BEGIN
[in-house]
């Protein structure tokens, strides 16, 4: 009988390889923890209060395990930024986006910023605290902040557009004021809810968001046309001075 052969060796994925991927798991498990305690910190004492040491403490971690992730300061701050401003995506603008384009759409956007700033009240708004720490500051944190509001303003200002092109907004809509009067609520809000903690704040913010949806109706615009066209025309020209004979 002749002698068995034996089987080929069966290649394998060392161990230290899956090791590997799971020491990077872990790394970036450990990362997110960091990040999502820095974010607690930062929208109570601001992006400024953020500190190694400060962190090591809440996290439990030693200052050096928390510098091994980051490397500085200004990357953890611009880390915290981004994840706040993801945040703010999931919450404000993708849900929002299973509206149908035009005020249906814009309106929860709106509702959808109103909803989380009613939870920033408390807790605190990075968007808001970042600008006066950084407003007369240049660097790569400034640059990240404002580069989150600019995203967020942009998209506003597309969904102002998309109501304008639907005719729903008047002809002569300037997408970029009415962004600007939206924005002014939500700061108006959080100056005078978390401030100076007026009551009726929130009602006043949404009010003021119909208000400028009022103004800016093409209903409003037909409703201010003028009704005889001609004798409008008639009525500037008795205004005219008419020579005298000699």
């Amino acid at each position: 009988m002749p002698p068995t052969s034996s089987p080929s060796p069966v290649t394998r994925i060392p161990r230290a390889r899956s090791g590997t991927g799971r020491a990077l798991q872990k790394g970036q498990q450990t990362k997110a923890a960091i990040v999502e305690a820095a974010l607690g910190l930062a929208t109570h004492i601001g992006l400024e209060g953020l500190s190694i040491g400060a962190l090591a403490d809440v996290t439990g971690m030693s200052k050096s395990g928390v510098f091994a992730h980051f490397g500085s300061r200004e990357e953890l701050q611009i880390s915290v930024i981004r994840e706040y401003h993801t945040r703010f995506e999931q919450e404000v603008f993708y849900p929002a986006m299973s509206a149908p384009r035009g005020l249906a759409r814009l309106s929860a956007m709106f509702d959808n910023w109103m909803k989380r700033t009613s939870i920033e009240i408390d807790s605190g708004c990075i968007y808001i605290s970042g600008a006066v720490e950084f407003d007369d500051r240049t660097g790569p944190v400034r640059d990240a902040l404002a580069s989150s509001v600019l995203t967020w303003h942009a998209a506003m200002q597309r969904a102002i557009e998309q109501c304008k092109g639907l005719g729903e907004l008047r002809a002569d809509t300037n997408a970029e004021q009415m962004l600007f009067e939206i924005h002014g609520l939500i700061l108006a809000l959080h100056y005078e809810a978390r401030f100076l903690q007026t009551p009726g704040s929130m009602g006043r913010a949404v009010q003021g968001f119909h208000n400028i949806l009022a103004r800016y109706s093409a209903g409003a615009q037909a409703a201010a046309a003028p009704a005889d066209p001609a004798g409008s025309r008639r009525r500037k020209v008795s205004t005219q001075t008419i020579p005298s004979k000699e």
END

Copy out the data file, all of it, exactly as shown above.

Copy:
[in-house]
């Protein structure tokens, strides 16, 4: 009988390889923890209060395990930024986006910023605290902040557009004021809810968001046309001075 052969060796994925991927798991498990305690910190004492040491403490971690992730300061701050401003995506603008384009759409956007700033009240708004720490500051944190509001303003200002092109907004809509009067609520809000903690704040913010949806109706615009066209025309020209004979 002749002698068995034996089987080929069966290649394998060392161990230290899956090791590997799971020491990077872990790394970036450990990362997110960091990040999502820095974010607690930062929208109570601001992006400024953020500190190694400060962190090591809440996290439990030693200052050096928390510098091994980051490397500085200004990357953890611009880390915290981004994840706040993801945040703010999931919450404000993708849900929002299973509206149908035009005020249906814009309106929860709106509702959808109103909803989380009613939870920033408390807790605190990075968007808001970042600008006066950084407003007369240049660097790569400034640059990240404002580069989150600019995203967020942009998209506003597309969904102002998309109501304008639907005719729903008047002809002569300037997408970029009415962004600007939206924005002014939500700061108006959080100056005078978390401030100076007026009551009726929130009602006043949404009010003021119909208000400028009022103004800016093409209903409003037909409703201010003028009704005889001609004798409008008639009525500037008795205004005219008419020579005298000699």
């Amino acid at each position: 009988m002749p002698p068995t052969s034996s089987p080929s060796p069966v290649t394998r994925i060392p161990r230290a390889r899956s090791g590997t991927g799971r020491a990077l798991q872990k790394g970036q498990q450990t990362k997110a923890a960091i990040v999502e305690a820095a974010l607690g910190l930062a929208t109570h004492i601001g992006l400024e209060g953020l500190s190694i040491g400060a962190l090591a403490d809440v996290t439990g971690m030693s200052k050096s395990g928390v510098f091994a992730h980051f490397g500085s300061r200004e990357e953890l701050q611009i880390s915290v930024i981004r994840e706040y401003h993801t945040r703010f995506e999931q919450e404000v603008f993708y849900p929002a986006m299973s509206a149908p384009r035009g005020l249906a759409r814009l309106s929860a956007m709106f509702d959808n910023w109103m909803k989380r700033t009613s939870i920033e009240i408390d807790s605190g708004c990075i968007y808001i605290s970042g600008a006066v720490e950084f407003d007369d500051r240049t660097g790569p944190v400034r640059d990240a902040l404002a580069s989150s509001v600019l995203t967020w303003h942009a998209a506003m200002q597309r969904a102002i557009e998309q109501c304008k092109g639907l005719g729903e907004l008047r002809a002569d809509t300037n997408a970029e004021q009415m962004l600007f009067e939206i924005h002014g609520l939500i700061l108006a809000l959080h100056y005078e809810a978390r401030f100076l903690q007026t009551p009726g704040s929130m009602g006043r913010a949404v009010q003021g968001f119909h208000n400028i949806l009022a103004r800016y109706s093409a209903g409003a615009q037909a409703a201010a046309a003028p009704a005889d066209p001609a004798g409008s025309r008639r009525r500037k020209v008795s205004t005219q001075t008419i020579p005298s004979k000699e």